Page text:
For instance, I keep thinking I have more time before certain deadlines.  Calendars are a real help, but when you forget to look at them, they aren’t.  It certainly makes life more interesting when you think you have another week before something comes up, only to find out that ‘week’ was a figment of your imagination.  But I’m glad these muffins are real and I’ll be glad to have one for breakfast tomorrow, as I tell myself it’s a ‘breakfast cupcake’.

Banana Poppy Seed Mufins (adapted from The Muffin Cookbook)

2 ripe bananas, peeled
1 egg
3/4 c. sugar
1/4 c. butter, melted
2 t. grated orange peel

2 c. flour
1 1/2 Tbsp. poppy seeds
2 t. baking powder
1/2 t. salt

Citrus glaze (see below)

Preheat oven to 375 F.

In a medium mixing bowl, beat bananas until soft and smooth. Add egg, sugar, butter, and orange peel and mix until well blended. In a large bowl, combine flour, poppy seeds, baking powder and salt. Stir banana mixture into flour mixture until evenly moistened.

Spoon batter into greased or paper lined muffin cups. Bake 20 minutes or until wooden pick inserted in center comes out clean. Remove from pan; cool on wire rack. Top with citrus glaze while warm, if desired.

Citrus Glaze:
1 c. powdered sugar
3 Tbsp. orange juice
1 t. grated orange peel
1/2 t. vanilla

In a medium bowl, combine all glaze ingredients and stir until smooth.

Lemon Blueberry Scones

As promised, I’m back to tell you about the other scone I made for Tartlet 2’s Tea Party. I hesitate to call this a scone as it does not have a traditional texture at all. It is soft and tender, almost like a snack cake rather than a scone. This recipe was modified from the same one I used for the lime currant scones but you can see how a small difference in sugar and cream and the use of fresh fruit in place of dried makes a large difference in final texture. That’s why I think it’s important to understand the role each ingredient plays in final product — for example, sugar provides moisture as well as sweetens so if you want to reduce sugar, make sure you add some moisture or your reduced sugar product will be dry and dissatisfying, conversely adding extra sugar changes the texture too, etc.

Tartlet 2 and the younger set much preferred these softer, moister scones to the lime currant scones. The leftovers were disappearing throughout the afternoon and I was not the only one nibbling! 😉

Lemon Blueberry Scones

1 3/4 c. flour
1/4 c. sugar
2 1/2 t. baking powder
1/4 t. salt
6 Tbsp. cold butter

3/4 c. fresh blueberries, washed and dried

1 Tbsp. lemon zest
1 egg, beaten
6-7 Tbsp. heavy cream

milk

Heat oven to 400 F.

Mix flour, sugar, baking powder, and salt in medium bowl. Cut in butter until mixture resembles fine crumbs. Toss blueberries in dry mixture to dredge. Whisk together egg and 6 Tbsp. cream and stir into mixture until dough leaves the sides of the bowl, adding more cream if necessary.

Turn dough onto lightly floured surface; knead lightly 6-8 times. Divide dough in half and roll out to 1-inch thick circles. Cut into wedges. Place on parchment lined baking sheet leaving space for them to spread; brush tops with milk. Bake 10-12 minutes or until golden brown.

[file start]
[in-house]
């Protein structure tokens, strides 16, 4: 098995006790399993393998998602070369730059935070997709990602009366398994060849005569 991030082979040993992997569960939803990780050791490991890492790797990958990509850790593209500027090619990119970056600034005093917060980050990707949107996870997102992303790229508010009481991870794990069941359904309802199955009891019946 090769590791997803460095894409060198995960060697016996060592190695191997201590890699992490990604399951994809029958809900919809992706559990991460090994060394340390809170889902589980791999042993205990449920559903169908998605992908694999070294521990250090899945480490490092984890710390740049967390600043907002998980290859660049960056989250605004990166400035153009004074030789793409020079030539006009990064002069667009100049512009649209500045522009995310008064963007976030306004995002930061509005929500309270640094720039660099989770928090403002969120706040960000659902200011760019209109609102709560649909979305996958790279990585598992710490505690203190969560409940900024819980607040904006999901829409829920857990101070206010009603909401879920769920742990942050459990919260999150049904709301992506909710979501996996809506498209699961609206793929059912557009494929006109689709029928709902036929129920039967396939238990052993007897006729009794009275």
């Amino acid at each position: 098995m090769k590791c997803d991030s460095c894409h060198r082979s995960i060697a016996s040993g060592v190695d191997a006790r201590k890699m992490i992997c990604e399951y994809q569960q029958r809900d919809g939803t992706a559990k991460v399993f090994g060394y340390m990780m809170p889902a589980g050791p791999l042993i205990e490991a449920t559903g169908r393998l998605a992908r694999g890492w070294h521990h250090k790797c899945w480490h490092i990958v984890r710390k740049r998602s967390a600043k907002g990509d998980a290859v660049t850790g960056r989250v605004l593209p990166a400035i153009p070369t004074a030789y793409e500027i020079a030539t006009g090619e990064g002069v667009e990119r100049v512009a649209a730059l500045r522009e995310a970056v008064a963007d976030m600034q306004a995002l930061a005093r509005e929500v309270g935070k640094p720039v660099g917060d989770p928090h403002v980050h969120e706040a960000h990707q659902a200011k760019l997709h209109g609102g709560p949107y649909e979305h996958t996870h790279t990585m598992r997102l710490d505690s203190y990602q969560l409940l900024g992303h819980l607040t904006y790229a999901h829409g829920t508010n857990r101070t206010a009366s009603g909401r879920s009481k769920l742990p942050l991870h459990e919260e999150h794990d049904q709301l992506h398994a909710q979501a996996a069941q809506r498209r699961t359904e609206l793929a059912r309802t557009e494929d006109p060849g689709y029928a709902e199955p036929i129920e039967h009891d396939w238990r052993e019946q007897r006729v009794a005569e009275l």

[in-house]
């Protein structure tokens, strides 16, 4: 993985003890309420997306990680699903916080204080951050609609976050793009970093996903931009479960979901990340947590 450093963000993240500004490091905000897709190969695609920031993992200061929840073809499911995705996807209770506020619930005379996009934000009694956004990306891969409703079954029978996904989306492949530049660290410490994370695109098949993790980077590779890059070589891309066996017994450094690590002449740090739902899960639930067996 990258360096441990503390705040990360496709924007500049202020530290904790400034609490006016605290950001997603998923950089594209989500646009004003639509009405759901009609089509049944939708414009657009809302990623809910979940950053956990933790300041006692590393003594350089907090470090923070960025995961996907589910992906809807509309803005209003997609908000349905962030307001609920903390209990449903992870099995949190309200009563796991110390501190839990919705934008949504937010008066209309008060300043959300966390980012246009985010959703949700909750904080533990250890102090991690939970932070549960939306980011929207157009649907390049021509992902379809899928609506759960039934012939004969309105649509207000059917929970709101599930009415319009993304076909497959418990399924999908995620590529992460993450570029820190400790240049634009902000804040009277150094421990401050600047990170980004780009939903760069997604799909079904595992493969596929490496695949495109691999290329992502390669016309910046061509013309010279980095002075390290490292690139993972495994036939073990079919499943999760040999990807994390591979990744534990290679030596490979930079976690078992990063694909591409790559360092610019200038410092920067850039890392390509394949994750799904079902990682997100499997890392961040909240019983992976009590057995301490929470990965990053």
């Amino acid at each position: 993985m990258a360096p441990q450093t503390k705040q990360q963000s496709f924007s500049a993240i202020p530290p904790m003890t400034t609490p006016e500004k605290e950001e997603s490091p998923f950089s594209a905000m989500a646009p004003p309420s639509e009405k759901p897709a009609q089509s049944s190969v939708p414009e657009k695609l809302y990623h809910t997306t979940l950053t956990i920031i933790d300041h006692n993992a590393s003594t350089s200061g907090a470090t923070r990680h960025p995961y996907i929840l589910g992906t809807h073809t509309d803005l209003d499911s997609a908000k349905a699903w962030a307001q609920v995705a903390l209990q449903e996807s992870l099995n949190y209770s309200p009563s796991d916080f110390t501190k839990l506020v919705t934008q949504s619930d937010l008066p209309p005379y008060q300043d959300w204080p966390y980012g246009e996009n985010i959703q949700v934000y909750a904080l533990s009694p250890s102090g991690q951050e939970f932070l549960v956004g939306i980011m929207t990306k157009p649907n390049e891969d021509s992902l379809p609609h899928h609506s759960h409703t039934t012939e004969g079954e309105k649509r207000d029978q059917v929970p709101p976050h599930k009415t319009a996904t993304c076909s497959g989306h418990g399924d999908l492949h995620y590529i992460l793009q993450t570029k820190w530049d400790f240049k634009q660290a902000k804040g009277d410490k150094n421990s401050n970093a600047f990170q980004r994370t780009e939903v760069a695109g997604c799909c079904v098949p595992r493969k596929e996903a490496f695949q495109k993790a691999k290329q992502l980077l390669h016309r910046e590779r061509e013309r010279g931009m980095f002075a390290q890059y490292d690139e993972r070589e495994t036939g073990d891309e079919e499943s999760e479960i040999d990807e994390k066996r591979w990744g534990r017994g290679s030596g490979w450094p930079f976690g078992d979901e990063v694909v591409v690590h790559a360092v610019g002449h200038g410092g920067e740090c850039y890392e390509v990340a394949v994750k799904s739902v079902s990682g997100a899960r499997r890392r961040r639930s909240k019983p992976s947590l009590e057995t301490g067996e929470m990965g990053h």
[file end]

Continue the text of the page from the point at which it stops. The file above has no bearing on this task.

Orange Cranberry Muffins

A few weeks ago our well-loved neighbors sold their house and moved about 30 minutes away. The kids were devastated because every minute they weren’t schooling it seemed they were together. The pain was eased when they were able to visit together twice since then. When the neighbors sold their refrigerator, they brought over some things for our family, among them a bag of cranberries. So I mixed up a large batch of muffins and sent a bunch back to their house, because cranberries in muffins are easier to keep and munch than frozen cranberries and moving is a time that is difficult in the kitchen. All the things you might do rather than eat out are made more difficult by the fact that the pans and tools of the kitchen have already been packed and are they still here or at the new place? I’m glad we haven’t had to move in more than 10 years and we keep postponing our intent to move.

I thought these muffins had a good flavor, not too sweet, and made a good breakfast. The kids didn’t like them as much, probably due to the tangy taste that I enjoyed. I thought the sprinkling of sugar on top was just perfect, but if you prefer your muffins to be a little sweeter, than feel free to add another 1/2 c. sugar to the batter.

Orange Cranberry Muffins

1 1/2 c. sugar
1 Tbsp. grated orange zest

4 c. flour
1 Tbsp. baking powder
1 t. salt

1 c. orange juice
1/2 c. plain yogurt
1/4 c. applesauce
1/4 c. oil
2 egg, beaten

2 c. chopped fresh or frozen cranberries

sugar

Preheat oven to 375 F. Spray muffin tins with non-stick spray or line with paper cups; set aside.

With your fingers, rub the orange zest into the sugar in a large bowl. Stir sugar, flour, baking powder, and salt together; set aside.

In a medium bowl, stir the orange juice, yogurt, applesauce, oil and egg. Pour into the dry ingredients and stir until moistened; don’t overmix. Fold in chopped cranberries. Spoon into prepared muffin tins. Sprinkle tops with a pinch of sugar.

Bake 18-20 minutes or until a tester comes out clean. Cool in tins for 5 minutes; remove from pan and cool on wire rack.

Makes 24 muffins.